Workshop on East Asia: Politics, Economy and Society Presents
“Authoritarian Survival and the Politics of Containment:
Why Local Governments in China Tolerate Unregistered Protestant Churches”
Presenter: Marie-Eve Reny
Postdoctoral Research Fellow of Political Science
University of Chicago
Feb. 21, 2012
Pick Lounge, 5828 South University Ave.
Abstract: In an attempt to explain authoritarian regime survival, the comparative literature in political science has emphasized among other factors, leaders’ strategic use of cooptation to integrate parts of the opposition into a corporatist system of representation and repression to eliminate others. Yet, in reality, authoritarian regimes face a range of societal groups that they are unable to coopt and against which they cannot use extensive force. Using as an empirical terrain the case of local governments’ responses to underground Protestant churches in Mainland China, this paper argues that authoritarian state actors may choose informal tolerance over cooptation and coercion to contain the subversive potential of an uncooptable group in society. They are likely to embrace this strategy under two conditions: first, when existing institutions of cooptation are ineffective but their reform could compromise the survival of the regime, and when suppression is too costly for the political stability of the regime. Second, when members of the uncooptable space seek to minimize the risks of being harassed for rejecting cooptation, officials have an opportunity to trade informal autonomy for compliance on their part. Ultimately, containment contributes to authoritarian regime survival in that it increases the costs of political mobilization on the part of the informally tolerated groups, and creates divisions among compliant and politicized uncooptable segments of society.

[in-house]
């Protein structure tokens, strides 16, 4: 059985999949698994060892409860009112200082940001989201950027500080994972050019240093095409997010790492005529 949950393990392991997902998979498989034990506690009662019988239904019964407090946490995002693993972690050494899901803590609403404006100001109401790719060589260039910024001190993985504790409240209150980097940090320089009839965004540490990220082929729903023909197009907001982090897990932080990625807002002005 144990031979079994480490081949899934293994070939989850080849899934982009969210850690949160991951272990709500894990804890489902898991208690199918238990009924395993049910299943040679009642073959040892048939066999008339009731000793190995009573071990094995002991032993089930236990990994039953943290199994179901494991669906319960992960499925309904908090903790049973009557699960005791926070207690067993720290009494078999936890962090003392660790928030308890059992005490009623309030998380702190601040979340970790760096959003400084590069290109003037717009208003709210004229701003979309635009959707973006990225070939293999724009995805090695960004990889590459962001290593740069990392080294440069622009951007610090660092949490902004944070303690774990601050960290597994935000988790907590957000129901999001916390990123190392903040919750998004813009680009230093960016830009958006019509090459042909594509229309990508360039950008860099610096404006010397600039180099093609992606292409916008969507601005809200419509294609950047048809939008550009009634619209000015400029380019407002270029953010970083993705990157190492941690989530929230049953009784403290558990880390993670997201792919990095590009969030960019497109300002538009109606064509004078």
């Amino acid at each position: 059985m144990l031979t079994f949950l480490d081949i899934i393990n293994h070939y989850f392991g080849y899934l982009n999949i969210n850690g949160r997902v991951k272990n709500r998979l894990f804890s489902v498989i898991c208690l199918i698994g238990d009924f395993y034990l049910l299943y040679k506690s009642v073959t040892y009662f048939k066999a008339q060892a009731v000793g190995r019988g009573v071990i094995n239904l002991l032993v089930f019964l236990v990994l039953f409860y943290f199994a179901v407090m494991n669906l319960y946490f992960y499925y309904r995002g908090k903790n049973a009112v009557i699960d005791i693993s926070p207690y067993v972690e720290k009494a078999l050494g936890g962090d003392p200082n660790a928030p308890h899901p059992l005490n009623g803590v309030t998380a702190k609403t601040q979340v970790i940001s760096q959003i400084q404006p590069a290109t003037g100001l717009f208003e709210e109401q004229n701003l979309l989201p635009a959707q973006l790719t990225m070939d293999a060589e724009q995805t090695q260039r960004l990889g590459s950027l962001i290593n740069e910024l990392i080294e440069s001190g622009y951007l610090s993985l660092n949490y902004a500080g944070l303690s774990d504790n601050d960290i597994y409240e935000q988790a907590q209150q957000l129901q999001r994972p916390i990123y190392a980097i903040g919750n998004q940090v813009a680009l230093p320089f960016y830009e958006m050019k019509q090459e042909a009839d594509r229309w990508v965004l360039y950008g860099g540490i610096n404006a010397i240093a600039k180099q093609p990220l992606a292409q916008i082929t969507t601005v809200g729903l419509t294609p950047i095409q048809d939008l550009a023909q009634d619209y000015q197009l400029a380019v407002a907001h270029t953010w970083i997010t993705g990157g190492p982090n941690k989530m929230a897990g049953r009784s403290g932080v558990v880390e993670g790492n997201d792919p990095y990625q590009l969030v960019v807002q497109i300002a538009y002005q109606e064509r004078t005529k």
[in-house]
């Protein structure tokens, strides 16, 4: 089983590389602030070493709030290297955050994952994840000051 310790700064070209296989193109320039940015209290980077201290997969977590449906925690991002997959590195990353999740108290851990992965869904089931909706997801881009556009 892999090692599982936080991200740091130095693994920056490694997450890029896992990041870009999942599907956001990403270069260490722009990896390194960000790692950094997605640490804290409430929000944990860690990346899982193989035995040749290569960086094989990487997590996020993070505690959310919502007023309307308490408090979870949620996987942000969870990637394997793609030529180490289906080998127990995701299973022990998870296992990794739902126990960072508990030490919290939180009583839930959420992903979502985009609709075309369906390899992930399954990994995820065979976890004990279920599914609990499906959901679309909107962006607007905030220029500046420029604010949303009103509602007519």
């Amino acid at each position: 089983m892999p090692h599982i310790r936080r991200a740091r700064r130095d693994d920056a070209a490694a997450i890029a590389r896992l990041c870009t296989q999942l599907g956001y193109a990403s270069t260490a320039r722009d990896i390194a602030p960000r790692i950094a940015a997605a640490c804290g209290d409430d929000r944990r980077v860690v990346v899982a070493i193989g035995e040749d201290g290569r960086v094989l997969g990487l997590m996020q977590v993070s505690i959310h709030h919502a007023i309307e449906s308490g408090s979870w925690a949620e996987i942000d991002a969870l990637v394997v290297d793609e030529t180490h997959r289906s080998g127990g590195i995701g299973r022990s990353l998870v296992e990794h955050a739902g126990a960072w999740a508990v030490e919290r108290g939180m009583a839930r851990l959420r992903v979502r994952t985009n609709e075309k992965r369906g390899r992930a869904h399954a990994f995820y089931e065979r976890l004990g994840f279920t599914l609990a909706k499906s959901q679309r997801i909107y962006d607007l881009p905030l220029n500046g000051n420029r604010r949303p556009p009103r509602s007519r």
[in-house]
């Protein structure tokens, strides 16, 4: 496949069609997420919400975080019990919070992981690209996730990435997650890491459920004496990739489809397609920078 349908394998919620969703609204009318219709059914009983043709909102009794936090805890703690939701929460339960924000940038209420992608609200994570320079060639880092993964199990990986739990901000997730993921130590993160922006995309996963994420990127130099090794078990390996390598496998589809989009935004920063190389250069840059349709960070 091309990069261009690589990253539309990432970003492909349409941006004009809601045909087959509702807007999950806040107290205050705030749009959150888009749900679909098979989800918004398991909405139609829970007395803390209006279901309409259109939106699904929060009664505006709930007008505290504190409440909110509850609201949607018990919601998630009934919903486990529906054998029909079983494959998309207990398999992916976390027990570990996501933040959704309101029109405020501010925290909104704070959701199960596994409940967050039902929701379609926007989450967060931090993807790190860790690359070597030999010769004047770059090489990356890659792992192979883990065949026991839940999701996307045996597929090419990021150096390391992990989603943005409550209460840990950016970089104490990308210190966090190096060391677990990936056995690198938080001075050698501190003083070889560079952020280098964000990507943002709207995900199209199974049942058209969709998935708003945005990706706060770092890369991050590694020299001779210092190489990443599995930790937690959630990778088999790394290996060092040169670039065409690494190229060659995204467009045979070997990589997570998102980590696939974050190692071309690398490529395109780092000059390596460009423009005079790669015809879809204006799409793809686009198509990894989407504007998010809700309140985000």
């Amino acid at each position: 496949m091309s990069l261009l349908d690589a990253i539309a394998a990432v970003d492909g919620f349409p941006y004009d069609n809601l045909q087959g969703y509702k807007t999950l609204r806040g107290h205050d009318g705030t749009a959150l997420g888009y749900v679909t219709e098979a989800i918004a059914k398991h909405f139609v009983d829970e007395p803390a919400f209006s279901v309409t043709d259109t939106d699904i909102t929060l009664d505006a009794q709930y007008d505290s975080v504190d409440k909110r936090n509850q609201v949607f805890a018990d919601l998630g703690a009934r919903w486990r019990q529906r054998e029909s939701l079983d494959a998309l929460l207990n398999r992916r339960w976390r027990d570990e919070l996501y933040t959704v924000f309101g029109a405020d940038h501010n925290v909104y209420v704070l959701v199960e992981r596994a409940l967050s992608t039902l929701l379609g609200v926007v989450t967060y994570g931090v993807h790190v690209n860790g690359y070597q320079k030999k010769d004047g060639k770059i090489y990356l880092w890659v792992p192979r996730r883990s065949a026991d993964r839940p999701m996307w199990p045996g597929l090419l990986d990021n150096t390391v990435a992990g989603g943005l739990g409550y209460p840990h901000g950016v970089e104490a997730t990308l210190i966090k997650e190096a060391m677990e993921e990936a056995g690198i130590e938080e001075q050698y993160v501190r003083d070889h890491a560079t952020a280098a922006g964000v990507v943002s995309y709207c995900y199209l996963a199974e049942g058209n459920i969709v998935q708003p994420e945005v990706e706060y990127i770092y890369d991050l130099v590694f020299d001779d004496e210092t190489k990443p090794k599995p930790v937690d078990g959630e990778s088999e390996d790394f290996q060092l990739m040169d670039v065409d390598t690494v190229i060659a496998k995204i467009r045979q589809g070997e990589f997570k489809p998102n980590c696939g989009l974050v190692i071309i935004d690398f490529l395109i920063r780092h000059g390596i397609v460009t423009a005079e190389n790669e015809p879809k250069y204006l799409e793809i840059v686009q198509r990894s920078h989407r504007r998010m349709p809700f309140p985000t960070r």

Workshop website: http://cas.uchicago.edu/workshops/eastasia/
Student coordinator: Yang Zhang (email@example.com)
Faculty sponsors: Dali Yang and Dingxin Zhao
The workshop is sponsored by the Council on Advanced Studies in Humanities and Social Sciences and Center for East Asian Studies. Persons with disabilities who believe they may need assistance, please contact the student coordinator in advance.